Three hours south-east of Kandy, Gal Oya Lodge is the gateway to a National Park that includes Sri Lanka’s largest lake, Senanayake Samudraya. It is the only place in Sri Lanka where you can take a boat safari to see elephants swimming between some of the lake’s 47 islands.
Beyond mobile phone reception, beyond wi-fi and certainly beyond television, Gal Oya Lodge has one foot in the past. You can walk with a Veddha Chief learning how his tribe lived in bygone millennia. Yet, Gal Oya’s environmentally responsible tourism also has one enlightened foot in the future.
Elephants are everywhere. Printed on cushion covers. Carved into tap heads. Threaded through the bed throw. Embossed on the napkin holders and wild elephants amble through the Lodge’s 20 acres. Even the restaurant menus are printed on elephant poo paper.
A cool flannel and a glass of lime juice welcomes travellers whist luggage is whisked away to their bungalow.
Within the rooms there are hand-drawn maps of the Gal Oya Lodge’s 20 acres and also the park as a whole.
Around a dozen polished teak tree trunks support a roof thatched with illuk grass to create a charmingly rustic suite.
Craftsmen worked with locally sourced materials to create a grandly spacious suite. A slab of a tree trunk serves as a coffee table in front of a built in L-shaped sofa, large enough to seat a gathering of village elders. Gal Oya is strong on sustainability.
Beneath a whirling ceiling fan, a wide and netted four-poster is the visual centre piece of a simple bedroom. And what could be more appropriate for the bathroom than a rainfall shower?
Two chairs on a patio look out into the luxuriant bush where the cicada chorals never ceases, where the frog orchestra frequently competes.
Cooling breezes blow through the open sided A – framed timber building that is home to reception, bar and restaurant.
A small nook of a mezzanine floor hosts the library and a selection of board games. Guide books on birds, butterflies, flowers and wildlife help identify sightings.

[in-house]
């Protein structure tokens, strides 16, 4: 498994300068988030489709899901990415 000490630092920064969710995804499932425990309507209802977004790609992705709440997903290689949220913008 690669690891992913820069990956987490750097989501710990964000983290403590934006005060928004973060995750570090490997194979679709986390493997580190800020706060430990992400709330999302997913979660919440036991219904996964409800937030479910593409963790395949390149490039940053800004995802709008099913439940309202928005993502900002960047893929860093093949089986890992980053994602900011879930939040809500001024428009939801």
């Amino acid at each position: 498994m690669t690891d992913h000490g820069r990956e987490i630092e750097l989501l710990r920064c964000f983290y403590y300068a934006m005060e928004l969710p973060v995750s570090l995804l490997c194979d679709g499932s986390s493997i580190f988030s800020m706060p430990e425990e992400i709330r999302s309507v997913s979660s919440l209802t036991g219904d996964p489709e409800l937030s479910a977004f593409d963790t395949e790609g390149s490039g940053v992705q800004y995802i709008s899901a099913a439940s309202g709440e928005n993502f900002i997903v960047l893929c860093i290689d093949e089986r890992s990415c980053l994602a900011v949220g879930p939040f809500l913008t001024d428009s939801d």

With guests coming and going throughout the day, the restaurant is flexible: early breakfasts, late lunches and late dinners are all cheerfully catered for.
A breakfast glass of ginger, tamarind, bees honey and turmeric captures the tropical feel-good mood. Hoppers, a Sri Lankan tradition, top the breakfast menu though an English breakfast is an option too. Lunch might be river fish or a chicken Caesar salad or a pork curry.
Remember that this is Sri Lanka, where people eat curry and rice thrice a day. Every night there’s an opportunity to sample a classic curry served with rice, dahl, vegetables and poppadoms alongside fish, pasta and vegetarian options.
A swimming pool framed by flourishing buffalo grass has views towards towering craggy Monkey Mountain.
Take a walk with a naturalist from the Jim Edwards Research Centre to explore the Lodge’s acres where camera traps are set to capture wildlife images.
Recently 20 leopard have been caught on film as well as many elephant, peacock, porcupine and a solitary sighting of an exceptionally rare pangolin.
The resident naturalists also lead bike rides through the forest savannah before taking guests on after-dark wildlife-spotting missions. Whilst the super fit attempt to scale Monkey Mountain.
The local Veddha Chief leads a walk through the forest explaining how his hunter-gatherer tribe thrived for millennia with their intimate knowledge of available food and plants’ medicinal properties. Their animist beliefs and respect for the natural world forbid them from even picking a single leaf unless they have a use for it.
Other nice touches
An evening turndown services pulls the net curtains around the four poster bed and freshens up the bathroom.
Gal Oya Lodge offers a cookery course, in an outdoor kitchen, run by a locals. They pick their fruit and veg on the walk through to the Lodge, using their knowledge to create curries and other local favourites.
Don’t miss the informal and remarkable exhibition of intricate birds’ nests at the Research Centre. Tailorbirds use fine grass to sew two leaves together and then install cobweb bedding for their hatchlings.
The best bit
As dawn breaks, a safari jeep departs for Senanayake Samudraya, Sri Lanka’s largest lake, named after the teardrop island’s first president. Back in 1947 he ordered the creation of the lake as part of an irrigation and energy programme.
Only four boats have a license to serenely cruise through the lake. This safari may include elephants swimming with their trunks raised snorkel-like above the water, hugger-mugger crocodiles and whole islands colonised by birds as their maternity wards. White-bellied eagles, grey heron and comorants scan the lake for their next meal.
Then the boat moors up for an idyllic breakfast or lunch unpacked from an Indian tiffin container.
Double rooms, including breakfast, begin from US$ 290. This rate includes taxes and service charge.
The final verdict
Far from Sri Lanka’s chaotic towns and cities, Gal Oya is Sri Lanka’s seventh largest park but the least visited. A place of tranquil beauty.
Combining with the Jim Edwards Research Centre, the Gal Oya Lodge has naturalists on hand to provide Attenborough moments as guests explore the park.
Disclosure: Our stay was sponsored by Gal Oya Lodge.
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